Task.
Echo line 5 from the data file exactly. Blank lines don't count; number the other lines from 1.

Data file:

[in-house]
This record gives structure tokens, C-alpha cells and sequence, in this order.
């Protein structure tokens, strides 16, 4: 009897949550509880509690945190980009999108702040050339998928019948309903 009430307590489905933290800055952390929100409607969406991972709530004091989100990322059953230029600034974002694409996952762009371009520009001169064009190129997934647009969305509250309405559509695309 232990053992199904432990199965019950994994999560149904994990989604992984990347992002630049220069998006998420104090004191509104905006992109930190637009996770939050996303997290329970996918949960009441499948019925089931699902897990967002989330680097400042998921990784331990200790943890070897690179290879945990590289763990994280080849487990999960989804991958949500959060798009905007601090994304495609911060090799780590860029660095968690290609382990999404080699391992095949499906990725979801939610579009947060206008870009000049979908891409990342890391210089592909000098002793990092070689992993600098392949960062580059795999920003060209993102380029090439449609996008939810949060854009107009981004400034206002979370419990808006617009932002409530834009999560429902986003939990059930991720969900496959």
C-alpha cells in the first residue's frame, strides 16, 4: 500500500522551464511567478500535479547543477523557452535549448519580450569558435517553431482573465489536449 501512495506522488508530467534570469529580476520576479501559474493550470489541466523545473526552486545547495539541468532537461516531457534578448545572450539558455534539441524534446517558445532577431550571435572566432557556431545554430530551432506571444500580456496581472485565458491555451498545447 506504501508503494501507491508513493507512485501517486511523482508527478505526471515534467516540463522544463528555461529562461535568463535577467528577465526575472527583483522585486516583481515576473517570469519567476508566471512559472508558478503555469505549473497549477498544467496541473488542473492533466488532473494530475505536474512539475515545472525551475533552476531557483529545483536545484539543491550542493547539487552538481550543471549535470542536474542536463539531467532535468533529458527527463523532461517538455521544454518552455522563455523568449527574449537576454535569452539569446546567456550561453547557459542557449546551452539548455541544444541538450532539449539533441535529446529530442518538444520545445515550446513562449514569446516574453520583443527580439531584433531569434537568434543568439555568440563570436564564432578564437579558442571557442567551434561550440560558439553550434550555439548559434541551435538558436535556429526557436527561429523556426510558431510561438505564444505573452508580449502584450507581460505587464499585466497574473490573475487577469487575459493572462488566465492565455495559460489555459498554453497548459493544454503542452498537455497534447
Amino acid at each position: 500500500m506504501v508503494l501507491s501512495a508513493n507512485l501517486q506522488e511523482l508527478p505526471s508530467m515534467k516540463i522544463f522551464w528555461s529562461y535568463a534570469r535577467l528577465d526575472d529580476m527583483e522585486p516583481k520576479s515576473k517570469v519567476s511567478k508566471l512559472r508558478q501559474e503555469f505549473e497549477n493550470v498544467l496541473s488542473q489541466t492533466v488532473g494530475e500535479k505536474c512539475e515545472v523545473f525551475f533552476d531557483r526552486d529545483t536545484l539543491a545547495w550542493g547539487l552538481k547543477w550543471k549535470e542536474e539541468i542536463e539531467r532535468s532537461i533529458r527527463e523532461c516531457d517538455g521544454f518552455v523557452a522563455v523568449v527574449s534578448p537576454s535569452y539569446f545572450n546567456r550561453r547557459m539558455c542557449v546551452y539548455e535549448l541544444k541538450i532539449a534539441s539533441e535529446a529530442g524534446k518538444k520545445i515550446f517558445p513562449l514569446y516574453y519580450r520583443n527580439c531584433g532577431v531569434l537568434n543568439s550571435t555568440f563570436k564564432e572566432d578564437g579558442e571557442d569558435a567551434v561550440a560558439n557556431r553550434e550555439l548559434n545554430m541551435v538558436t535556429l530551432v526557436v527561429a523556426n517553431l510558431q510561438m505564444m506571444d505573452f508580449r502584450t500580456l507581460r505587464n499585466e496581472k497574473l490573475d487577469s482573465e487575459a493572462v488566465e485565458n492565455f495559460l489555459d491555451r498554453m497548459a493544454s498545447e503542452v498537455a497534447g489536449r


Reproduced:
Amino acid at each position: 500500500m506504501v508503494l501507491s501512495a508513493n507512485l501517486q506522488e511523482l508527478p505526471s508530467m515534467k516540463i522544463f522551464w528555461s529562461y535568463a534570469r535577467l528577465d526575472d529580476m527583483e522585486p516583481k520576479s515576473k517570469v519567476s511567478k508566471l512559472r508558478q501559474e503555469f505549473e497549477n493550470v498544467l496541473s488542473q489541466t492533466v488532473g494530475e500535479k505536474c512539475e515545472v523545473f525551475f533552476d531557483r526552486d529545483t536545484l539543491a545547495w550542493g547539487l552538481k547543477w550543471k549535470e542536474e539541468i542536463e539531467r532535468s532537461i533529458r527527463e523532461c516531457d517538455g521544454f518552455v523557452a522563455v523568449v527574449s534578448p537576454s535569452y539569446f545572450n546567456r550561453r547557459m539558455c542557449v546551452y539548455e535549448l541544444k541538450i532539449a534539441s539533441e535529446a529530442g524534446k518538444k520545445i515550446f517558445p513562449l514569446y516574453y519580450r520583443n527580439c531584433g532577431v531569434l537568434n543568439s550571435t555568440f563570436k564564432e572566432d578564437g579558442e571557442d569558435a567551434v561550440a560558439n557556431r553550434e550555439l548559434n545554430m541551435v538558436t535556429l530551432v526557436v527561429a523556426n517553431l510558431q510561438m505564444m506571444d505573452f508580449r502584450t500580456l507581460r505587464n499585466e496581472k497574473l490573475d487577469s482573465e487575459a493572462v488566465e485565458n492565455f495559460l489555459d491555451r498554453m497548459a493544454s498545447e503542452v498537455a497534447g489536449r